CLEVELAND—As tire shopping evolves to a largely Internet-driven exercise and government-mandated tire performance labeling looms, independent tire dealers need more than ever to figure out how to become the recognized “tire experts” in their local marketplace.
That message came across loud and clear to those attending the Presidents and CEOs Panel at ITEC 2012 in Cleveland Sept. 19.
Top tire unit executives from Bridgestone Americas Inc., Cooper Tire & Rubber Co., Hankook Tire America Corp. and Pirelli North America Inc. offered their views on tire labeling, the Internet, eco tires, the Chinese tariffs and more during a one-hour discussion.
In general, the panelists acknowledged that today's tire-buying consumer is much more informed than in the past because of the Internet. They also said the coming tire-labeling program—part of the government's tire fuel-efficiency grading regulations—will increase the amount of information available.
This wealth of information, however, can be a bit daunting, providing the independent tire dealer the opportunity to step into the breach.
“I believe the harder that is to do (qualify the driver's needs), the better that will be for the traditional tire dealer because they are better equipped because they specialize on it to be better at it,” said John Baratta, president, consumer tire replacement sales, for Bridgestone Americas.
“This will be a great way to differentiate yourself going forward of being the expert in the marketplace,” he said.
Referring to the pending tire labeling regulation, Paolo Ferrari, chairman and CEO, NAFTA region for Pirelli, said his company “welcomes anything that pushes the boundary of technology. That's Pirelli; that's our DNA.”
Chris Ostrander, president, North American tire operations for Coop¬er, echoed and elaborated on Baratta's observations.
“Historically go back to newspapers … the classified ads,” the executive said.
“You can be whoever you want (to be) in those ads, and that is what the Internet brings to the scene as well. You can be whoever you want in that (online) ad, and it really gives you a great opportunity to differentiate yourself. And be who you want to be for who you want to sell to in your market,” he said.
“Utilize that as a strength in your market, specific to your segments that you want to attract into your stores.”
Ferrari suggested dealers take a hard look at their media presence, noting that most companies are underspending on social media.
“You need to be extremely local (in social media),” he said. “You need to engage with local initiatives. Your Facebook page should be specifically for your local market.”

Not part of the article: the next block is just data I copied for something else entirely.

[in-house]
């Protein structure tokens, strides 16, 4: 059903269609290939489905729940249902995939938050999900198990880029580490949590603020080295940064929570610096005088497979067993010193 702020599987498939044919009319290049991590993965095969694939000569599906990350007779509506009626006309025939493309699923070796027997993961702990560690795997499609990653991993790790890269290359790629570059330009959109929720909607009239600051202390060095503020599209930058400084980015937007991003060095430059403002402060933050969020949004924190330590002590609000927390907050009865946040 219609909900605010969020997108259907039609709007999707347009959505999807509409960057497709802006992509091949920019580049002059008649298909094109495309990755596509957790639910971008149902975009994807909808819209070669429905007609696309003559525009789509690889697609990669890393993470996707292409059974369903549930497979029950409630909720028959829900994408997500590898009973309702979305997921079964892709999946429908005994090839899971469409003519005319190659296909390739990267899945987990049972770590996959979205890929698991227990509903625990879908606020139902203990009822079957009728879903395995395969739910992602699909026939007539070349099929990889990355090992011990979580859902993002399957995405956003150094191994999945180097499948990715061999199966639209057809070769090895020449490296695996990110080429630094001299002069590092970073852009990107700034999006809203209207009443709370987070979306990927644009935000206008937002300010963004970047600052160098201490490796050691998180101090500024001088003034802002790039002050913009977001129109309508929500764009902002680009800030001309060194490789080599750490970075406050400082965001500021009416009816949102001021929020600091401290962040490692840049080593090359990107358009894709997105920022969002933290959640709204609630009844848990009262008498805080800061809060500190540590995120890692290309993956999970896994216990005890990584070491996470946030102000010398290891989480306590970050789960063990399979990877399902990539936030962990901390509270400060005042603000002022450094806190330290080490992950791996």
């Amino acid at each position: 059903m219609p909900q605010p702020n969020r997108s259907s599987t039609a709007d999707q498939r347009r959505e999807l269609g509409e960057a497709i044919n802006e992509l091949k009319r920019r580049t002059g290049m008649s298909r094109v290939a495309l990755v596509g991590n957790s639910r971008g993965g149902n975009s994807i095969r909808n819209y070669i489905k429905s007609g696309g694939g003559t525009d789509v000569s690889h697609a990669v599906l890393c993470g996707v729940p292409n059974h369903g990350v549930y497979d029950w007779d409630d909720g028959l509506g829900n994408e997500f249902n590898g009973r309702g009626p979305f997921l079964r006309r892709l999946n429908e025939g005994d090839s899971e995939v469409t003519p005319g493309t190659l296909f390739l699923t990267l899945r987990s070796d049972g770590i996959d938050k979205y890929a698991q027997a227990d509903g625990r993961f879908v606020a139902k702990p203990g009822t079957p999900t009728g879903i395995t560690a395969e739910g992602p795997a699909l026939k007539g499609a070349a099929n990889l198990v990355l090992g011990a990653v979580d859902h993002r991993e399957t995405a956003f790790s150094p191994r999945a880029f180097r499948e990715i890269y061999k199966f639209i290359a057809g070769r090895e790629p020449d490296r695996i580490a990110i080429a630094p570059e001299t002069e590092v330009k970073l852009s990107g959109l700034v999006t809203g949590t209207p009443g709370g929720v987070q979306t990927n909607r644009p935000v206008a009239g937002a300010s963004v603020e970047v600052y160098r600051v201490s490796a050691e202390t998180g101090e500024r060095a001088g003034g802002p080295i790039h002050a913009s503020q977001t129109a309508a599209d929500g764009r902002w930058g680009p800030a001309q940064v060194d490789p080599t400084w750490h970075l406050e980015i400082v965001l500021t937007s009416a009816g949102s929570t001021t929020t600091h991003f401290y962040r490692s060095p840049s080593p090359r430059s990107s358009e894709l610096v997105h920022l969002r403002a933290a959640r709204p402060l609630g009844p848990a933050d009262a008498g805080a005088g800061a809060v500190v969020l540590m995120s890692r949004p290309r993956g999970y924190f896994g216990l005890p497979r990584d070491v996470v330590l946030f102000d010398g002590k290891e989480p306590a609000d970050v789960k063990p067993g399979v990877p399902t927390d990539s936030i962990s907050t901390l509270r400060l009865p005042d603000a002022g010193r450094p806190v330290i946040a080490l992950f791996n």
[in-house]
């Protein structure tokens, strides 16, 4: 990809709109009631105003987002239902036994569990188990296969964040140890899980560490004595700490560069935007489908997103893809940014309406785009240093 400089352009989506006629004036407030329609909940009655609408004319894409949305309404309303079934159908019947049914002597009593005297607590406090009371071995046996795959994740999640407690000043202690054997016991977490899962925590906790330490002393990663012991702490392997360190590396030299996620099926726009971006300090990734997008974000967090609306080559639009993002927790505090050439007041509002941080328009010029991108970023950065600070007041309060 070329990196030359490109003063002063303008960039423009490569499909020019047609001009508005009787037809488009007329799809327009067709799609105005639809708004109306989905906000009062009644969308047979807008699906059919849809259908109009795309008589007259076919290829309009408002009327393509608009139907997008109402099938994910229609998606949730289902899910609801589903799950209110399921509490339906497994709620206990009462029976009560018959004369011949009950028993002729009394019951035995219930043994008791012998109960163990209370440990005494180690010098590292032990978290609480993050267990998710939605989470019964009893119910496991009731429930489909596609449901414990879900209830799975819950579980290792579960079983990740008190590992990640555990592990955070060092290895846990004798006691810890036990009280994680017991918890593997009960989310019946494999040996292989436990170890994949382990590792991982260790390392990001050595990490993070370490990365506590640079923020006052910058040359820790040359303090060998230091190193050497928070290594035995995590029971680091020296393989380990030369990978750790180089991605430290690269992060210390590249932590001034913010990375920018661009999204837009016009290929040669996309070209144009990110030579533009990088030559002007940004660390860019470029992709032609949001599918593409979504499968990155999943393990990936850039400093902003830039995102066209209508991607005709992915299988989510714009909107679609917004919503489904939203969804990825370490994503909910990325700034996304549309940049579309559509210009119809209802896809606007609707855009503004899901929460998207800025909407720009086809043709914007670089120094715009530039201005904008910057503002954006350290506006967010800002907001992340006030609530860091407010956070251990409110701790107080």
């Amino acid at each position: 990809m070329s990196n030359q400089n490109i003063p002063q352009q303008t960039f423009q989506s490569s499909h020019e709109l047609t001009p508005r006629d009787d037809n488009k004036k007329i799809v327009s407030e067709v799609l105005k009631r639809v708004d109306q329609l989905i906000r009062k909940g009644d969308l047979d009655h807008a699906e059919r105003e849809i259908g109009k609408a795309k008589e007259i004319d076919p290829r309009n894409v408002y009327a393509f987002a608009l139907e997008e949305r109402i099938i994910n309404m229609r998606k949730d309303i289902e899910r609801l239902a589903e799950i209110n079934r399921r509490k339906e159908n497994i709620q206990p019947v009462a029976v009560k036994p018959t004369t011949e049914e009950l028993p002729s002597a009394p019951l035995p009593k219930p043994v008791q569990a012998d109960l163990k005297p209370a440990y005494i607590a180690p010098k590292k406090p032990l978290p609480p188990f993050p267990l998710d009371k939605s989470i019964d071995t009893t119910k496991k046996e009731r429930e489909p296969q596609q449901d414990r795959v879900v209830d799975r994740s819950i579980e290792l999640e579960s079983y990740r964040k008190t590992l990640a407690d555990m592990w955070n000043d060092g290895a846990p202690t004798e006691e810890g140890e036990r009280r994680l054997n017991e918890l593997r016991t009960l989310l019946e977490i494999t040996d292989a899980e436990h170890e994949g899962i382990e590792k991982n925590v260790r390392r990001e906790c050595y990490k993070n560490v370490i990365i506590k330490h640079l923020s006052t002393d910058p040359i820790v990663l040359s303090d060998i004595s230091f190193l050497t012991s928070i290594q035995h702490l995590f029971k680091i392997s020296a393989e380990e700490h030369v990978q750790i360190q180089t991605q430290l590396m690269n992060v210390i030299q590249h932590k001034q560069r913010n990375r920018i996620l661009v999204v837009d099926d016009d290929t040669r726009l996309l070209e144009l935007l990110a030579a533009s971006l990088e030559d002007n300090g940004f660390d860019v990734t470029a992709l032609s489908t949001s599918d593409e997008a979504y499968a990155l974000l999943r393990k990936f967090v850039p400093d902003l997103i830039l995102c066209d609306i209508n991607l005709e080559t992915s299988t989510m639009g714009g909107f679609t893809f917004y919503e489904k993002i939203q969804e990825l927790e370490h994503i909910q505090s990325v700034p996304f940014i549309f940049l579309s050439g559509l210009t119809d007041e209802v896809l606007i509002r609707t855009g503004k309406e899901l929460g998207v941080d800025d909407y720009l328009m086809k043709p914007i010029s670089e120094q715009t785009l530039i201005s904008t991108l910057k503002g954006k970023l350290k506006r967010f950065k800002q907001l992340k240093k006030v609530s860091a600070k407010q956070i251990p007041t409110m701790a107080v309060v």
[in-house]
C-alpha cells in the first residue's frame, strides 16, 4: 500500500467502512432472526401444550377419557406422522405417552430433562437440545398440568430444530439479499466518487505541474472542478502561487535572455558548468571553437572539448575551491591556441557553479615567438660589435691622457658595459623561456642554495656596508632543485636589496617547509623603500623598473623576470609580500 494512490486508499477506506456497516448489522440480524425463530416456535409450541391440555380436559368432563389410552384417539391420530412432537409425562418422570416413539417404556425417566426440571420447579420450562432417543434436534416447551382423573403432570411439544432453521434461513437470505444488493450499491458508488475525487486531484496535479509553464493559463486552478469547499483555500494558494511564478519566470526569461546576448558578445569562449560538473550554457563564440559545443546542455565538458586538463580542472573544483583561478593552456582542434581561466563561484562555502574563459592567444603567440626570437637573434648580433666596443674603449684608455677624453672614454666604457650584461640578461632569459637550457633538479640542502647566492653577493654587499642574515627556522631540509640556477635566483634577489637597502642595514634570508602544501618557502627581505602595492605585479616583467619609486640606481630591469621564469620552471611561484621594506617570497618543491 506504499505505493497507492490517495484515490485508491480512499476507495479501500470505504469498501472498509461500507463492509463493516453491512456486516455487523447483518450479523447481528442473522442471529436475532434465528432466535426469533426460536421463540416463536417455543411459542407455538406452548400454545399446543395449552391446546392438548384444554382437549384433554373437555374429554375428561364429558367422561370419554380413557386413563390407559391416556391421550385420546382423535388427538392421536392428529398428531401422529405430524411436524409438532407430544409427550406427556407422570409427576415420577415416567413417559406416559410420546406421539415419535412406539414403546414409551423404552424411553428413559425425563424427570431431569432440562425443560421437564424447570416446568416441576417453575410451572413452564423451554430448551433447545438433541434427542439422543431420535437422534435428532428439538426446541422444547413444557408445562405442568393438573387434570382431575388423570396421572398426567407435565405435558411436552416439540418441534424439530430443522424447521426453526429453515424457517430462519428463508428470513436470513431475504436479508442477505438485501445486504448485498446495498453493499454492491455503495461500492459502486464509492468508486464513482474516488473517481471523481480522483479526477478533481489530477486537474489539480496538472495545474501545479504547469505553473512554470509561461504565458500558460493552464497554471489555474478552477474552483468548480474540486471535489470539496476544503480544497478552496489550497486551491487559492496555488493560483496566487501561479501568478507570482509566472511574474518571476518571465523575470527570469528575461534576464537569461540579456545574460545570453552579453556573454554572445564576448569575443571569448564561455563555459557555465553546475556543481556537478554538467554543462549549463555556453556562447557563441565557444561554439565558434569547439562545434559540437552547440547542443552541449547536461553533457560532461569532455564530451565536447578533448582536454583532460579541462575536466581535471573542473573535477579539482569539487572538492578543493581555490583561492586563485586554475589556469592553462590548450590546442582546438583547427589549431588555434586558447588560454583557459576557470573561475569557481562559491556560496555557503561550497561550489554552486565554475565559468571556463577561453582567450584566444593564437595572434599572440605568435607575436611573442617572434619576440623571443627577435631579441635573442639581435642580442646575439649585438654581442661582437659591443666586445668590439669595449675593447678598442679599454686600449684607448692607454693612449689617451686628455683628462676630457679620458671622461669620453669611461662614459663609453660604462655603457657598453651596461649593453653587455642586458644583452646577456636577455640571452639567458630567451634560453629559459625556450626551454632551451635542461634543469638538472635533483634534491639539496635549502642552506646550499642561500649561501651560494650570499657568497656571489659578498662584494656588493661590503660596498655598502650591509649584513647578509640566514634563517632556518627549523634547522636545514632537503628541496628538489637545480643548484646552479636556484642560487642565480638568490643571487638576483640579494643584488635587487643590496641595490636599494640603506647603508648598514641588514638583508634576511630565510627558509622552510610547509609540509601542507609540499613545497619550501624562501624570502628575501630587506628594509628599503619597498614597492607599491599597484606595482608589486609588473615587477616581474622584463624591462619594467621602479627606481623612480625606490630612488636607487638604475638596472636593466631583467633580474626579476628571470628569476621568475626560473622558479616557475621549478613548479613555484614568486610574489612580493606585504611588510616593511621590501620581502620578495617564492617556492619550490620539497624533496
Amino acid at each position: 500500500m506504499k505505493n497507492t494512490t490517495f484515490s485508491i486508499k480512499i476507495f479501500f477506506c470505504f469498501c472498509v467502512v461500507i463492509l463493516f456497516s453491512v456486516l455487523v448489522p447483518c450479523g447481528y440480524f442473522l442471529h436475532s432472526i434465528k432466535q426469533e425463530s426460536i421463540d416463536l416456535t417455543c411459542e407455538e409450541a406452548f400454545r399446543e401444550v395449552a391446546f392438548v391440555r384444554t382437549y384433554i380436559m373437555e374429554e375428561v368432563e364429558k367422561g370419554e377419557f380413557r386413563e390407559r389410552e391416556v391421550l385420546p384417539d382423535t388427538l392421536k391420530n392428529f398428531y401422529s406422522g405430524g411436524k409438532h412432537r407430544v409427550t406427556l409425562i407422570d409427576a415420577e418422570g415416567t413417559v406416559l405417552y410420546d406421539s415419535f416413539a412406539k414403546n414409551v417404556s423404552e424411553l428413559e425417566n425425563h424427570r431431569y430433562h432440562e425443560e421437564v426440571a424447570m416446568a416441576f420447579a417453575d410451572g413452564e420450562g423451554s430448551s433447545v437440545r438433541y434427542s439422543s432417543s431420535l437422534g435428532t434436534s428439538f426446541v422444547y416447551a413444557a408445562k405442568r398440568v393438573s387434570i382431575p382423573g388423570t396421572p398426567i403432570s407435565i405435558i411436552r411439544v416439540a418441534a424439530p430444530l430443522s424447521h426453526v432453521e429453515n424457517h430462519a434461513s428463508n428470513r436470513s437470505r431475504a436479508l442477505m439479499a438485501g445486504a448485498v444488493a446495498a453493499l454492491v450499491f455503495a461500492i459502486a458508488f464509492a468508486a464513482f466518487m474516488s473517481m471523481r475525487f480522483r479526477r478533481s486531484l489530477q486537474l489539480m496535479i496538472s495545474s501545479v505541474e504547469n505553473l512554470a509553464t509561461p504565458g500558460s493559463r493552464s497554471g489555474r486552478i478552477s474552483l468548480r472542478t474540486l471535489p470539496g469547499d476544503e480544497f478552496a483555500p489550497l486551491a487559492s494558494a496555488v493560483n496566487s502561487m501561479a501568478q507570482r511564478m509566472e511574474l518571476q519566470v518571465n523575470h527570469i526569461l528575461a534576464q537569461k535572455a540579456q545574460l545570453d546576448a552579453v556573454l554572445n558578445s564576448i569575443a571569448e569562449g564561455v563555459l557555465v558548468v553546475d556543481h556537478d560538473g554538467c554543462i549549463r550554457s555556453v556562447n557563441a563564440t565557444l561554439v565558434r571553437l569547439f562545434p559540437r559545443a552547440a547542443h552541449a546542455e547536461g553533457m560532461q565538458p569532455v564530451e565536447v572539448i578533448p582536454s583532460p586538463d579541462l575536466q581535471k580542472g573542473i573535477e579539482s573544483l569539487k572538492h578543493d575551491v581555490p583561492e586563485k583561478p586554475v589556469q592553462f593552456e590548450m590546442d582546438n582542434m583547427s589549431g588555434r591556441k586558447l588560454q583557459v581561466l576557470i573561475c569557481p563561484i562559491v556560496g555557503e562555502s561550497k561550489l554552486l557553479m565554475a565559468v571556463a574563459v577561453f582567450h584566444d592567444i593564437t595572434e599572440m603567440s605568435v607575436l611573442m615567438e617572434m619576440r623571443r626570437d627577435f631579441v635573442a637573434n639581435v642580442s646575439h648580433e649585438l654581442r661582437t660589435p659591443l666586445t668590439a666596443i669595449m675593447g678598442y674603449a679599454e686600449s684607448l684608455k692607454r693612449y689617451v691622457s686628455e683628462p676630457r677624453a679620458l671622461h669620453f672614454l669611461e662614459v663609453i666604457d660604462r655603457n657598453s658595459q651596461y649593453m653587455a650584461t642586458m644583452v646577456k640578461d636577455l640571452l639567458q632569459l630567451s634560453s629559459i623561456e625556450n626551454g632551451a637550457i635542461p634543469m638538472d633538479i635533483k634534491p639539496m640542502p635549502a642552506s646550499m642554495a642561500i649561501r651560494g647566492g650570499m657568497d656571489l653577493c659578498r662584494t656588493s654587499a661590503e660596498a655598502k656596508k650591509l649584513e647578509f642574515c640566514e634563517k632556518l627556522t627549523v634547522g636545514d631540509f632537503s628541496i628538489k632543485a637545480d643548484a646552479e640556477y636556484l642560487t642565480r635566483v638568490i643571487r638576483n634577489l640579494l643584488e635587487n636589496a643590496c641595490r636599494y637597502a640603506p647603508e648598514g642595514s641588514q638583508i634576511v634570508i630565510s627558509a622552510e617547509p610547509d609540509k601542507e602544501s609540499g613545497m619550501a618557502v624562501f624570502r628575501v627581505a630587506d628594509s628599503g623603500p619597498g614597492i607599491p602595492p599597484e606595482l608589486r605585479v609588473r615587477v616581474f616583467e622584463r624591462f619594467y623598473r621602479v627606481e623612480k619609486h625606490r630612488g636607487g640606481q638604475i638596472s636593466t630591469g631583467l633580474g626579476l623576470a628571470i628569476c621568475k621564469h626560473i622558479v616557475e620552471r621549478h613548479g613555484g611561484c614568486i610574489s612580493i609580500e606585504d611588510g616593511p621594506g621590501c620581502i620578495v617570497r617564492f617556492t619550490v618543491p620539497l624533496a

Ferrari cautioned that advertising on the Internet can be expensive and urged dealers to consider aggregating with a partner or partners to attain the scale needed to obtain and maintain visibility.
“As the markets consolidate—the big get bigger and the smaller get squeezed in—this part of the market needs to work on the service, on the product knowledge of providing customers a different message, not just price.
“(Dealers) have to do it on their own. It all comes down to understanding the products and what the perfect fitment for that individual car.”
Ostrander said he's still surprised by how little value consumers place on tires.
“It's amazing to me that people won't give a second thought about paying $150 on some Nike shoes, but when it comes to spending that amount on a tire, a thing that's really tied to their life … it's truly amazing we don't do a better job of educating consumers along those lines.”
He said it is essential to train consumers to consider the eco-friendliness of a tire when considering its value as well.
“Look at how a U.S. consumer does a purchase,” he said. “They will define performance by looking at safety, quality, reliability, kind of mileage, how it looks on their car, and they want it at a competitive price. … We need to get that into the consumer's head that (fuel-efficiency) is part of the value equation going forward.”
Hankook President and CEO Soo Il Lee stressed that dealers and their tire suppliers can work together to build their online images, and dealers can court owners of vehicles that come equipped with OE brands they carry.
Baratta told the audience that despite all the information available, consumers are still “75 percent-plus likely to buy the tire you recommend.”
“The whole industry has the opportunity to ... take the leadership role in educating the consumer,” Baratta said.